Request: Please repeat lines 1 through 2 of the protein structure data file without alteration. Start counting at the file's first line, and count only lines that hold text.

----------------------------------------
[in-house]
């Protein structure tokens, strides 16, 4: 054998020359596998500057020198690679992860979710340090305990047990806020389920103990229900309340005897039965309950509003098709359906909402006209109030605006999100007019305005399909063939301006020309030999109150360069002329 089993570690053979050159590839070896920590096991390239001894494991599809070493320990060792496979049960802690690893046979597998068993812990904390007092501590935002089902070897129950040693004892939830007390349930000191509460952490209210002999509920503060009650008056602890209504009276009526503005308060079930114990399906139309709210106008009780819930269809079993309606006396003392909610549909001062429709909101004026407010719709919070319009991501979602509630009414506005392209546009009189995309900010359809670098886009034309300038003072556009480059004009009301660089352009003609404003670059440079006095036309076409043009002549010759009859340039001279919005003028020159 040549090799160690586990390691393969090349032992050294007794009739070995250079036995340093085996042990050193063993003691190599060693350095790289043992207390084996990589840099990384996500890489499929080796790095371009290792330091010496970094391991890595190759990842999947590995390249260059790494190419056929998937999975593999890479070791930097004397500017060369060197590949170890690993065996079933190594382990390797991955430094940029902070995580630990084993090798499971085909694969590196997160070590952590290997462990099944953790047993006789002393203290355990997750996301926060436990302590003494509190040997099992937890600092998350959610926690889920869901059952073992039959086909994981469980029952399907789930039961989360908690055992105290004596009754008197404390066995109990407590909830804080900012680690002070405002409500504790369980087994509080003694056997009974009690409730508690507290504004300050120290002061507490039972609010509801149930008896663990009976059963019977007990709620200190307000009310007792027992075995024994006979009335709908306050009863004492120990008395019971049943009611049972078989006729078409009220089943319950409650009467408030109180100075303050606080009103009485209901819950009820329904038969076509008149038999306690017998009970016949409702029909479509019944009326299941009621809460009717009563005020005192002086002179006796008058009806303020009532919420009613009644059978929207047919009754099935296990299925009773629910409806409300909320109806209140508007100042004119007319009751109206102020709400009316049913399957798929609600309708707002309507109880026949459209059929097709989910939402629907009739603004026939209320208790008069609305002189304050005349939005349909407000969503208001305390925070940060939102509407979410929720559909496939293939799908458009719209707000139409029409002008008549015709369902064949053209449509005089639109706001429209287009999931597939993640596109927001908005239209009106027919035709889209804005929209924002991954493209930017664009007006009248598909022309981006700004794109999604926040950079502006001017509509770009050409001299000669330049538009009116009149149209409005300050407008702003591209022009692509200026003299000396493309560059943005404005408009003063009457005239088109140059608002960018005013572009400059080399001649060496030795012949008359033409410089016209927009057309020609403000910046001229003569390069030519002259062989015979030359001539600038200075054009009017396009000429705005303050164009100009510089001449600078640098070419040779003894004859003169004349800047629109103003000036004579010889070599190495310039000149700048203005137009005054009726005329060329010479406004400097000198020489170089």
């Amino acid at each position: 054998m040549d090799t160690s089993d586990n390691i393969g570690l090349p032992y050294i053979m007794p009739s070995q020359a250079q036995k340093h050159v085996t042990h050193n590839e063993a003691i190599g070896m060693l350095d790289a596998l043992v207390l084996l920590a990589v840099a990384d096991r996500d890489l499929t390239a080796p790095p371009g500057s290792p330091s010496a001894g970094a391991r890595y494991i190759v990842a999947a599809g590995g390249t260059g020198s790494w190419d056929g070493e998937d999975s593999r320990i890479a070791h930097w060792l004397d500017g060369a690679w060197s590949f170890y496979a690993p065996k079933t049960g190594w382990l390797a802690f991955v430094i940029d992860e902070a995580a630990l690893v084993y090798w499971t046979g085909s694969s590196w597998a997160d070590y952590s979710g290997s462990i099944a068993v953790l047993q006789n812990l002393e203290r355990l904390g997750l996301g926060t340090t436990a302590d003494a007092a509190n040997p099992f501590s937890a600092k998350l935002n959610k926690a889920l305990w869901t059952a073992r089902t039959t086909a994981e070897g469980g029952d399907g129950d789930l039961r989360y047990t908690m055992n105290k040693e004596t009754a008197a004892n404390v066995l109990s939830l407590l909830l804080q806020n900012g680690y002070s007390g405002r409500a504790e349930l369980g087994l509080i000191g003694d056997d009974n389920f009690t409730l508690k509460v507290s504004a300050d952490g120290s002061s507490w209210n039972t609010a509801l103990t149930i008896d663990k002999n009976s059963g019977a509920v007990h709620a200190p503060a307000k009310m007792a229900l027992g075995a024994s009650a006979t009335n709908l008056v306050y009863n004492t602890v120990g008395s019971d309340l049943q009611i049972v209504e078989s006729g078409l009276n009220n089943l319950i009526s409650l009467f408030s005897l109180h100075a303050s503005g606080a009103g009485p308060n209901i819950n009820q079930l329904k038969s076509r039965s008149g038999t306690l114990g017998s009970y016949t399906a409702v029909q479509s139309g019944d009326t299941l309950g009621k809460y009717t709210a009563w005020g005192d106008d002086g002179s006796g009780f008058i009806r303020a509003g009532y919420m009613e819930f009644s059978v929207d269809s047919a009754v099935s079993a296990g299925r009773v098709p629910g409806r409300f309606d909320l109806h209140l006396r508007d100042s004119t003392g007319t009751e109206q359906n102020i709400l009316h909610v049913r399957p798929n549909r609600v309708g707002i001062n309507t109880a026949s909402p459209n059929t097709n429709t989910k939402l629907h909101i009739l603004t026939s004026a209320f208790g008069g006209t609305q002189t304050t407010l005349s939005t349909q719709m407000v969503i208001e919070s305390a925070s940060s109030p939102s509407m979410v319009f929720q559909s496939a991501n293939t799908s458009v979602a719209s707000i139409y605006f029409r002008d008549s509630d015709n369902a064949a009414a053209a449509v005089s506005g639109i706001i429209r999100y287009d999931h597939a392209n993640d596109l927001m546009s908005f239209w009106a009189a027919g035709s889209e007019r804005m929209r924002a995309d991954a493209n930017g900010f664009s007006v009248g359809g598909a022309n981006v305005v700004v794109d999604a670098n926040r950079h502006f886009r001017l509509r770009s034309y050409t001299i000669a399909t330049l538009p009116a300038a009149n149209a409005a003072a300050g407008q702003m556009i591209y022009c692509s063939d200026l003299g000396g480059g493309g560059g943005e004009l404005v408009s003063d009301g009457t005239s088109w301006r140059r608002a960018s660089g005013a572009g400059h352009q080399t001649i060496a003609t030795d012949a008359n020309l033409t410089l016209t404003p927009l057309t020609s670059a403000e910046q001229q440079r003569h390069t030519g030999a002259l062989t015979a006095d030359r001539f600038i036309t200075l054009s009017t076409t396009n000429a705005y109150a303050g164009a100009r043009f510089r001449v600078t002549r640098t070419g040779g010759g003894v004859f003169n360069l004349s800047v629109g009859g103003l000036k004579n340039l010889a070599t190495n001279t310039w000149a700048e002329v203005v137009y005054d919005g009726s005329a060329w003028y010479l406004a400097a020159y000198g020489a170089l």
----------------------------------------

[in-house]
């Protein structure tokens, strides 16, 4: 054998020359596998500057020198690679992860979710340090305990047990806020389920103990229900309340005897039965309950509003098709359906909402006209109030605006999100007019305005399909063939301006020309030999109150360069002329 089993570690053979050159590839070896920590096991390239001894494991599809070493320990060792496979049960802690690893046979597998068993812990904390007092501590935002089902070897129950040693004892939830007390349930000191509460952490209210002999509920503060009650008056602890209504009276009526503005308060079930114990399906139309709210106008009780819930269809079993309606006396003392909610549909001062429709909101004026407010719709919070319009991501979602509630009414506005392209546009009189995309900010359809670098886009034309300038003072556009480059004009009301660089352009003609404003670059440079006095036309076409043009002549010759009859340039001279919005003028020159 040549090799160690586990390691393969090349032992050294007794009739070995250079036995340093085996042990050193063993003691190599060693350095790289043992207390084996990589840099990384996500890489499929080796790095371009290792330091010496970094391991890595190759990842999947590995390249260059790494190419056929998937999975593999890479070791930097004397500017060369060197590949170890690993065996079933190594382990390797991955430094940029902070995580630990084993090798499971085909694969590196997160070590952590290997462990099944953790047993006789002393203290355990997750996301926060436990302590003494509190040997099992937890600092998350959610926690889920869901059952073992039959086909994981469980029952399907789930039961989360908690055992105290004596009754008197404390066995109990407590909830804080900012680690002070405002409500504790369980087994509080003694056997009974009690409730508690507290504004300050120290002061507490039972609010509801149930008896663990009976059963019977007990709620200190307000009310007792027992075995024994006979009335709908306050009863004492120990008395019971049943009611049972078989006729078409009220089943319950409650009467408030109180100075303050606080009103009485209901819950009820329904038969076509008149038999306690017998009970016949409702029909479509019944009326299941009621809460009717009563005020005192002086002179006796008058009806303020009532919420009613009644059978929207047919009754099935296990299925009773629910409806409300909320109806209140508007100042004119007319009751109206102020709400009316049913399957798929609600309708707002309507109880026949459209059929097709989910939402629907009739603004026939209320208790008069609305002189304050005349939005349909407000969503208001305390925070940060939102509407979410929720559909496939293939799908458009719209707000139409029409002008008549015709369902064949053209449509005089639109706001429209287009999931597939993640596109927001908005239209009106027919035709889209804005929209924002991954493209930017664009007006009248598909022309981006700004794109999604926040950079502006001017509509770009050409001299000669330049538009009116009149149209409005300050407008702003591209022009692509200026003299000396493309560059943005404005408009003063009457005239088109140059608002960018005013572009400059080399001649060496030795012949008359033409410089016209927009057309020609403000910046001229003569390069030519002259062989015979030359001539600038200075054009009017396009000429705005303050164009100009510089001449600078640098070419040779003894004859003169004349800047629109103003000036004579010889070599190495310039000149700048203005137009005054009726005329060329010479406004400097000198020489170089």